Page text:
With nothing to do for three days, we head down to the last deck to check out the facilities. There's a pool and a sauna and since children hours are over, we decide to go for a swim. The pool is somewhat entertaining as there is a perpetual tsunami going back and forth due to the rocking of the boat. After the pool we head to the sauna. As we go in we bump into Sebastian again. He is holding something in his hand.
- What's that? I ask him.
- Sauna Øl he tells me (Sauna Beer).
Apparently in Sweden, it's a tradition to have one beer in the sauna. Sebastian informs us that there is a duty free liquor store on board.
- Is the beer cold? I ask him.
- No, it's piss warm he tells me.
Michèle writes: Dirt cheap lukewarm tinnies at the duty free shop or costly chilled beers at the bar ... guess where we went. Many passengers had the same idea. One pair of youths, barely out of their teenage acne years, were facing each other across a circular table that was completely covered with beer tins. The lankier of the two lurched to his feet to replenish their table stock at the shop. Oops, better get there quick: a clerk was just closing the door to lock up. The skinny kid slipped in, grabbed a flat of 24, paid for it, and was back out the door before the guy even blinked. We saw those kids on deck the next day, looking like they were moments away from puking on each other.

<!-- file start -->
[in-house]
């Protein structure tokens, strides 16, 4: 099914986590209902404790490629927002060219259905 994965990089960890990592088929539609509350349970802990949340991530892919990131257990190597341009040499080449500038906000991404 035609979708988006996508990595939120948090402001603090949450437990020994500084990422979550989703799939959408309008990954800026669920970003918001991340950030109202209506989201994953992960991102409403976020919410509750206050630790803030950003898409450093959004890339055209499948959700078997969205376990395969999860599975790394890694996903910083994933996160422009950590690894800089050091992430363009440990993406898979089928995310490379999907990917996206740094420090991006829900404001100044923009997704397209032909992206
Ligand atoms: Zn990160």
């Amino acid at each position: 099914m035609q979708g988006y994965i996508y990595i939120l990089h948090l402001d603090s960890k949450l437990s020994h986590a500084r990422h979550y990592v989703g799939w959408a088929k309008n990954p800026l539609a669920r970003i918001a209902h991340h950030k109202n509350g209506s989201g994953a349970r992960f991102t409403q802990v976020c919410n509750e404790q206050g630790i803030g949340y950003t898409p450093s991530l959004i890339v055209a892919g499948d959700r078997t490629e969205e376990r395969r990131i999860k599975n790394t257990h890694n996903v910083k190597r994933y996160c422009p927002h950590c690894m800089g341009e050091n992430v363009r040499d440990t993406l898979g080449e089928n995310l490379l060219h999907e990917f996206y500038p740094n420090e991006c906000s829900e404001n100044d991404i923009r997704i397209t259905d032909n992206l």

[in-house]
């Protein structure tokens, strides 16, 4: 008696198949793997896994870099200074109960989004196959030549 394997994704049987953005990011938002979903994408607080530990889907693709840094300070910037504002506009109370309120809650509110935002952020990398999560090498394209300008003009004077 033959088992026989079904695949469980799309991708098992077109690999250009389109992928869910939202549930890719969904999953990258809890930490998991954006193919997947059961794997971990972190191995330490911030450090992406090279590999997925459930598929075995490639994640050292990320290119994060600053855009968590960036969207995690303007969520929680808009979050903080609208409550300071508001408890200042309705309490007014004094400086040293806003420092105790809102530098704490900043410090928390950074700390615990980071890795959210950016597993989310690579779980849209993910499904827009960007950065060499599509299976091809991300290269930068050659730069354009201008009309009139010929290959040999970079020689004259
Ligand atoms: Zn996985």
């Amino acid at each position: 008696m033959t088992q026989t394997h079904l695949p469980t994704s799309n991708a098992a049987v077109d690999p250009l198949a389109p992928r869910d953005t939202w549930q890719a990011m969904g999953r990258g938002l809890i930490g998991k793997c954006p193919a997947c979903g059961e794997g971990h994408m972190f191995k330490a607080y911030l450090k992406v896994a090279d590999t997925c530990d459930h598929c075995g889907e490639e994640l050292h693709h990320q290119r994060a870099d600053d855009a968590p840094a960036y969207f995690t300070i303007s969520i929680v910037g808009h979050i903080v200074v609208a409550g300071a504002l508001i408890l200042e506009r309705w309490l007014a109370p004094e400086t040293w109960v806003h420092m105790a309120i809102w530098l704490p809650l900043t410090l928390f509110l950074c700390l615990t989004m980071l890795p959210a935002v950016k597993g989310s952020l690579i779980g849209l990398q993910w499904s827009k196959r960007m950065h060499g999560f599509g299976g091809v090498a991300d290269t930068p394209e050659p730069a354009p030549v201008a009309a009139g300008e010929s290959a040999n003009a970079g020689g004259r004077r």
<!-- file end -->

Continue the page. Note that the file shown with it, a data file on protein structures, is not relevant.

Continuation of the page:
Three days and two nights on the ferry and it's with joy that we disembark. Today, we are excited because this is where we meet up with David whom we met in 2007 on our trip to Cuba: we'll be traveling with him for three weeks, all the way to Copenhagen. We meet him the next day at a campground nearby. The campgrounds here are not the simple patch of grass that you get in Iceland. They are family oriented and expensive: swimming pool, water slides and all the facilities imaginable, even a petting zoo. This is tarnishing our image of adventure cycling and draining our budget.